Feeds

Amdahl stops making mainframes

Users want Unix

  • alert
  • submit to reddit

Choosing a cloud hosting partner with confidence

Amdahl is pulling the plug on its mainframe business - it is getting out of the market for System 390-type servers.

The IBM copycat is heavy-hearted about the move. CEO Yasushi Tajiri said: "This is a difficult step, given we have 30 years experience in mainframes, but it is a necessary one."

Tajiri believes customers prefer using 64-bit open Unix on servers rather than on mainframes. "The resources we would have used on mainframes will generate a higher return elsewhere," he said.

IBM dominates the mainframe business and holds 80 per cent of the $2.5 billion market. Mainframe sales accounted for 20 per cent of Amdahl's revenues, which last year were about $1.5 billion. Software and services account for 70 per cent of sales and storage products the remaining 10 per cent.

Tajiri took over the top job last month when David Wright resigned after 14 years with the company.

Amdahl is 100 per cent owned by Fujitsu. ®

Related Stories

Linux goes Big Iron

Internet Security Threat Report 2014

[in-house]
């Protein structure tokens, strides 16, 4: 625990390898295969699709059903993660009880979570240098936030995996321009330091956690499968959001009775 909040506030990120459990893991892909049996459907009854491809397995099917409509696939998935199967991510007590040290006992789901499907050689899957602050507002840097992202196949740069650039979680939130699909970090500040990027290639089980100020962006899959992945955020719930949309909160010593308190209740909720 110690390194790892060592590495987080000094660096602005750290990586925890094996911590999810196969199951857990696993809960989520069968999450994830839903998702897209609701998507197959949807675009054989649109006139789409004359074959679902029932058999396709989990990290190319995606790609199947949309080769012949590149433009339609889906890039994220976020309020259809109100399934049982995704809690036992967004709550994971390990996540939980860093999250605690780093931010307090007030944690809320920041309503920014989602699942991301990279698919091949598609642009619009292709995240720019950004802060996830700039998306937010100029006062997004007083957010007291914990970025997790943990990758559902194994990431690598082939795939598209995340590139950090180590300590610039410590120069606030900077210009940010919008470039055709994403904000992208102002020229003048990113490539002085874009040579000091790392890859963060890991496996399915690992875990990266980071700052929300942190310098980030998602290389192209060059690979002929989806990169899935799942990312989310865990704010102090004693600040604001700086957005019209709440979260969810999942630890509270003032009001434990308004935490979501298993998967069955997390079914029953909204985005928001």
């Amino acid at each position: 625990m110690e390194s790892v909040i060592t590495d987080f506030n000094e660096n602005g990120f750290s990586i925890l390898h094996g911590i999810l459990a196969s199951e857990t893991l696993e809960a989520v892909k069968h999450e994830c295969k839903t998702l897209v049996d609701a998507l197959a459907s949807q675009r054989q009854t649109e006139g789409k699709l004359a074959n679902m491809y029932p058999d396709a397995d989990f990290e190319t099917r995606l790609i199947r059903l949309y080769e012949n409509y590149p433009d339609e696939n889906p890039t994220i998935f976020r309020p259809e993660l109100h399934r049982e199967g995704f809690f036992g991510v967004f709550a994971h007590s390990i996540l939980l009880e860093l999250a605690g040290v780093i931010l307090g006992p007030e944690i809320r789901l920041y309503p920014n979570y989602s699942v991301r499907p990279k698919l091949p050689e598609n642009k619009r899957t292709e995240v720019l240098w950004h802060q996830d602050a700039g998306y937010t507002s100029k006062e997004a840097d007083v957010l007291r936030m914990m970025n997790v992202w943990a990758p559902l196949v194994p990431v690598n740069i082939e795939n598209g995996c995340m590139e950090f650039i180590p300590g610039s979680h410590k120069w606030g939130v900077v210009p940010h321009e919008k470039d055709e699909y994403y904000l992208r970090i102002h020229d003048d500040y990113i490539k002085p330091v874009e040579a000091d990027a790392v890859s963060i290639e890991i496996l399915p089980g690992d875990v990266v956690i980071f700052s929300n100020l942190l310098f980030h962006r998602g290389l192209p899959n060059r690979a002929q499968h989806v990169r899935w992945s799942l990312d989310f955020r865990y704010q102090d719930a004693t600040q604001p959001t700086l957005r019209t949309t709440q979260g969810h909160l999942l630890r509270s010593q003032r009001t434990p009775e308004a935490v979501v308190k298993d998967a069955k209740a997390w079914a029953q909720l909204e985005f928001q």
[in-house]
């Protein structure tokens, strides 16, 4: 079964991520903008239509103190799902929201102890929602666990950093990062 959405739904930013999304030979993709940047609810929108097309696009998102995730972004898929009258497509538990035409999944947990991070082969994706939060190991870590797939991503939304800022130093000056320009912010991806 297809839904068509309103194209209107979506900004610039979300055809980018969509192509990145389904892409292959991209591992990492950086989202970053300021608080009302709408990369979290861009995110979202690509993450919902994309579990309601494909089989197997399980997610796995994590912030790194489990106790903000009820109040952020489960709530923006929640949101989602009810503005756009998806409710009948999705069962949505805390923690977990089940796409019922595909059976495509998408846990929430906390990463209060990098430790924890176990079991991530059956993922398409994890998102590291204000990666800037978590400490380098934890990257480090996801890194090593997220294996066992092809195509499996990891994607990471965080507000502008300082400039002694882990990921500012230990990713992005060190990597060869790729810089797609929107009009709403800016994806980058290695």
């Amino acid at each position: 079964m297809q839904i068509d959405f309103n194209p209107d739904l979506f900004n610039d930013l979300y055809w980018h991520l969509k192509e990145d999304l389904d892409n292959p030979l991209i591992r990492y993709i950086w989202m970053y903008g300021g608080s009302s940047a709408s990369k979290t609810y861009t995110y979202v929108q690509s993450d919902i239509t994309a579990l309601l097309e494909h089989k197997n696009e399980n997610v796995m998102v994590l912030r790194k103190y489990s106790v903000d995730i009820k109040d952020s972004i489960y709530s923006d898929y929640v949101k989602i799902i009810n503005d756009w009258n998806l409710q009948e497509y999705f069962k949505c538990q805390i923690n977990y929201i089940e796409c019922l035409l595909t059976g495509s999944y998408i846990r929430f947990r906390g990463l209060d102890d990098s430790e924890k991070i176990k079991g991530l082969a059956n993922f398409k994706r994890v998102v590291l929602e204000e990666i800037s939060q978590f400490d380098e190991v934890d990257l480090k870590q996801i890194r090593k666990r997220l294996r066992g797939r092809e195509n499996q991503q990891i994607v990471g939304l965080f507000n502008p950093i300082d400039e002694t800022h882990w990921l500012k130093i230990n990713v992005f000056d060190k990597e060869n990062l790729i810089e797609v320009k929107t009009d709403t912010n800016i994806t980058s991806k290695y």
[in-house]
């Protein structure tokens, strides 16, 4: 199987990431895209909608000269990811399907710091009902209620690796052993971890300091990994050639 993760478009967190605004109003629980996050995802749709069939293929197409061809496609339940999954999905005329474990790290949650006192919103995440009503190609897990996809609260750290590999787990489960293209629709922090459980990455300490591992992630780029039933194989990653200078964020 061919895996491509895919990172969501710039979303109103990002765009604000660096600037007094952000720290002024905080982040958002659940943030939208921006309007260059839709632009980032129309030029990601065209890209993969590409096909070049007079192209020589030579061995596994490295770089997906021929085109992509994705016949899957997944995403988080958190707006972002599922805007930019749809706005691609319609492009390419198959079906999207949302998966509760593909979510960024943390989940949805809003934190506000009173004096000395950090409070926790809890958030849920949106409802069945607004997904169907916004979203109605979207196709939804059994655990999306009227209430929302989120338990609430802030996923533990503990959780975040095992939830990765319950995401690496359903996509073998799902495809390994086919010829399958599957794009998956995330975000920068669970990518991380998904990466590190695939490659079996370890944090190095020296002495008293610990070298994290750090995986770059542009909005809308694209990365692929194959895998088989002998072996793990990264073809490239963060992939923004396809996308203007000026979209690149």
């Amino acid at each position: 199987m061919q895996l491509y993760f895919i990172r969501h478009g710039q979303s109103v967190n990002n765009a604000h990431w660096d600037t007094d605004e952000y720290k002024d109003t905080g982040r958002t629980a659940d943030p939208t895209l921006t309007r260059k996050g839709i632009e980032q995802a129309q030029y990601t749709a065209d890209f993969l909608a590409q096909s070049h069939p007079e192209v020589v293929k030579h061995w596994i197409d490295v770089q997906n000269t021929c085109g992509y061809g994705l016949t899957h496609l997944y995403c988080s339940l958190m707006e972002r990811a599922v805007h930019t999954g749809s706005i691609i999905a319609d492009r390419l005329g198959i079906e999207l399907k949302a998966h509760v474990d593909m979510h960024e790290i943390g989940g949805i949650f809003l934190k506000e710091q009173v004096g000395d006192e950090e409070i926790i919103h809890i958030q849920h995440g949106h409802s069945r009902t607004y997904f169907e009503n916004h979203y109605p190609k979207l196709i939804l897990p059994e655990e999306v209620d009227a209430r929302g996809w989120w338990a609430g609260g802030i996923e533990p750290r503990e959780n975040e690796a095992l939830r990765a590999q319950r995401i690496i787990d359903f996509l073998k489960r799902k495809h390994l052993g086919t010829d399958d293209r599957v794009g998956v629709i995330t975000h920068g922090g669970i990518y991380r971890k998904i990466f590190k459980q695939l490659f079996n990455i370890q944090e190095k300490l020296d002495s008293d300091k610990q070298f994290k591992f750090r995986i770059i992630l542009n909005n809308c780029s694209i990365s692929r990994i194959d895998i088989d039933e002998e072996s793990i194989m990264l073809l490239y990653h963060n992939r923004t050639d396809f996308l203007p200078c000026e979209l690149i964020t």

Whitepapers

Why and how to choose the right cloud vendor
The benefits of cloud-based storage in your processes. Eliminate onsite, disk-based backup and archiving in favor of cloud-based data protection.
A strategic approach to identity relationship management
ForgeRock commissioned Forrester to evaluate companies’ IAM practices and requirements when it comes to customer-facing scenarios versus employee-facing ones.
Reg Reader Research: SaaS based Email and Office Productivity Tools
Read this Reg reader report which provides advice and guidance for SMBs towards the use of SaaS based email and Office productivity tools.
Mitigating web security risk with SSL certificates
Web-based systems are essential tools for running business processes and delivering services to customers.
Storage capacity and performance optimization at Mizuno USA
Mizuno USA turn to Tegile storage technology to solve both their SAN and backup issues.